People who are more narcissistic are more likely to be compulsive Facebook users, suggests a new study published in the scientific journal PLOS One.
“Currently, the social networking site Facebook is used by over 2.1 billion people. Worldwide, users spend a lot of time interacting on Facebook with other platform members and presenting themselves. Some of the members lose control over their Facebook use and develop a strong psychological need to stay online, despite the possible negative consequences of this behavior – the so-called Facebook Addiction Disorder (FAD),” explained study author Julia Brailovskaia of Ruhr University Bochum.
“Even though FAD has been demonstrated to be associated with some personality traits and mental health variables, too little attention has been paid to this topic to recognize it as formal psychiatric disorder. We therefore decided to shed some light on this topic with our longitudinal exploratory study, which is part of the ongoing BOOM (Bochum Optimism and Mental Health) program.”
The study examined 179 German students who used Facebook over the course of one year. The researchers measured the participants addiction to Facebook using the Bergen Facebook Addiction Scale, a test designed specifically to assess compulsive Facebook use.
The researchers also surveyed the participants regarding their general life satisfaction, amount of social support, depression and anxiety, narcissism, physical health, and general media use.
“Our current results reveal that while the mean FAD level did not increase during the investigation period of one year, a significant increase was shown in the number of participants reaching the critical cutoff score and in the values of withdrawal, which belongs to one of the six core characteristics of FAD,” Brailovskaia told PsyPost.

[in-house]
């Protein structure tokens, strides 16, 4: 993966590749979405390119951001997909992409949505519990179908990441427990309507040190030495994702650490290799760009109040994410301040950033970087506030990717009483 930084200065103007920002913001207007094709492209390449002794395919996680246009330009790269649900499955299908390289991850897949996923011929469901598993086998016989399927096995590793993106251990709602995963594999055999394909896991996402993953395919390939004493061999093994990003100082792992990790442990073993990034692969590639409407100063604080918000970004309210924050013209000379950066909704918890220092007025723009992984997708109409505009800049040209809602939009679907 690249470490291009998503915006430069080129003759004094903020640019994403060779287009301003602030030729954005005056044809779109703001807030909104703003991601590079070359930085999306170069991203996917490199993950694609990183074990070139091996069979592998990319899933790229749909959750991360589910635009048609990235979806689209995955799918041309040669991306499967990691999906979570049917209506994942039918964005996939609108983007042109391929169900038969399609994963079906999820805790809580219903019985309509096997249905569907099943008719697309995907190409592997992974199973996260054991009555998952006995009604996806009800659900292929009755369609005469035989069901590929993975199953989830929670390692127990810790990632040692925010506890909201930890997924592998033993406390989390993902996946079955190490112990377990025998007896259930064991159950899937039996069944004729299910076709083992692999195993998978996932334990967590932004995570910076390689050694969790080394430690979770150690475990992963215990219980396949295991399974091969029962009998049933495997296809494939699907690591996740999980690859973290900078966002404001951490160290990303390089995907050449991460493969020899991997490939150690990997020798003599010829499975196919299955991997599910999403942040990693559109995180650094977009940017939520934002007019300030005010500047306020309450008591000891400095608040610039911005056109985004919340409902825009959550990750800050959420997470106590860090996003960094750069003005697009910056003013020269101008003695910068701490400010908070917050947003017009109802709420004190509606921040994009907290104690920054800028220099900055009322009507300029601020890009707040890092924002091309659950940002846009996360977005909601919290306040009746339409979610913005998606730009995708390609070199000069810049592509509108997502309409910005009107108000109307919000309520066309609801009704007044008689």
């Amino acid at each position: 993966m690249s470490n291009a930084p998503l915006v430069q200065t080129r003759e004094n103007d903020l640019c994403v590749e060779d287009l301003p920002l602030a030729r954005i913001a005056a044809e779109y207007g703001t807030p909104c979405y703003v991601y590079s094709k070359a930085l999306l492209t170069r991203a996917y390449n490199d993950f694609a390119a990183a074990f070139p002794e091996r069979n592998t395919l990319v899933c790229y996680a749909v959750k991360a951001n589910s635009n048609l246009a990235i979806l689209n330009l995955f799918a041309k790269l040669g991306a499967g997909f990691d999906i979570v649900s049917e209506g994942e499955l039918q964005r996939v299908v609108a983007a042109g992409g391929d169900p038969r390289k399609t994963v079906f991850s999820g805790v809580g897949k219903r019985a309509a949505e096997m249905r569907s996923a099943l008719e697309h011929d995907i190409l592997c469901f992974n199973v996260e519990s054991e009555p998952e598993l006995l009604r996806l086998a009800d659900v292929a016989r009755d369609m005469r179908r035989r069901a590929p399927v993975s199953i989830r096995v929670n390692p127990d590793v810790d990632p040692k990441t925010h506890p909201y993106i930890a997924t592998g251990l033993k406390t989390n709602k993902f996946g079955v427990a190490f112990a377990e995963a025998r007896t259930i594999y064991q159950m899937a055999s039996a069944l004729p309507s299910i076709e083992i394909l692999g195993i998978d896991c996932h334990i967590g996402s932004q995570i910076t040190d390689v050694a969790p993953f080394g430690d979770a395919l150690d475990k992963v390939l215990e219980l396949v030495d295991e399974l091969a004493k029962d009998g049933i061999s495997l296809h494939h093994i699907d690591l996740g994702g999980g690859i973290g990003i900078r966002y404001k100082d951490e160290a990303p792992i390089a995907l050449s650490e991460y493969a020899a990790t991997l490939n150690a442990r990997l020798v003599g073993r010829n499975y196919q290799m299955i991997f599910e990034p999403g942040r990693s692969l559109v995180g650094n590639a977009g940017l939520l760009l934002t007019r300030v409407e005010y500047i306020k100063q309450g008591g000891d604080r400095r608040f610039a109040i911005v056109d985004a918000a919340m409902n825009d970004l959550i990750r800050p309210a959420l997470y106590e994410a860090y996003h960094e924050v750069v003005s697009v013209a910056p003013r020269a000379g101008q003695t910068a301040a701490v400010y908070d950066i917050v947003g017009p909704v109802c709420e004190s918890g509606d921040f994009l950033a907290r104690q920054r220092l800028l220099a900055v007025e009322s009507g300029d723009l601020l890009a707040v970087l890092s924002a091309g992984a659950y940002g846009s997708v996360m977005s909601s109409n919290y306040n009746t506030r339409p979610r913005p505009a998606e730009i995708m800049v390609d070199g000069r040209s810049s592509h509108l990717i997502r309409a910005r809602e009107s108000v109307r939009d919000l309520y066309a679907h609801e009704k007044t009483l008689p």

In other words, more of the students reported becoming restless or troubled if they couldn’t use Facebook over time. But overall there was not an increase in scores on the Bergen Facebook Addiction Scale.
The researchers also found that Facebook addiction was associated with certain psychological factors.
“FAD was significantly positively related to the personality trait narcissism and to negative mental health variables (depression, anxiety, and stress symptoms),” Brailovskaia explained. “Furthermore, FAD fully mediated the significant positive relationship between narcissism and stress symptoms, which demonstrates that narcissistic people can be specifically at risk to develop FAD.”
“Thus, our findings demonstrate that it is important to consider possible negative consequences of excessive Facebook use, which especially younger people, who belong to the main group of Facebook members, are often unaware of.”
The study, like all research, has its limitations.
“Our work is one of the first studies that investigated FAD in Germany. Present results give a first overview and emphasize that there is much more to work on,” Brailovskaia said.
“Taking into account that physiological functions such as blood pressure and heart rate have been earlier demonstrated to be associated with problematic Internet use, in further studies a focus should also be laid on potential physiological markers of FAD.”
“Additionally, we worked with a young student sample including mostly female Facebook users. Future studies should investigate the replicability of our results using a larger and more representative sample with an equal gender ratio,” Brailovskaia added.
“As described, today, we are at the beginning of the investigation of FAD in Germany. Our present study is one of the first steps of this investigation. We are further working on this topic and would be glad to find other researchers, in Germany and other countries, who are interested in a cooperation to extend our research.”
The study, “Facebook Addiction Disorder (FAD) among German students—A longitudinal approach“, was co-authored by Jürgen Margraf.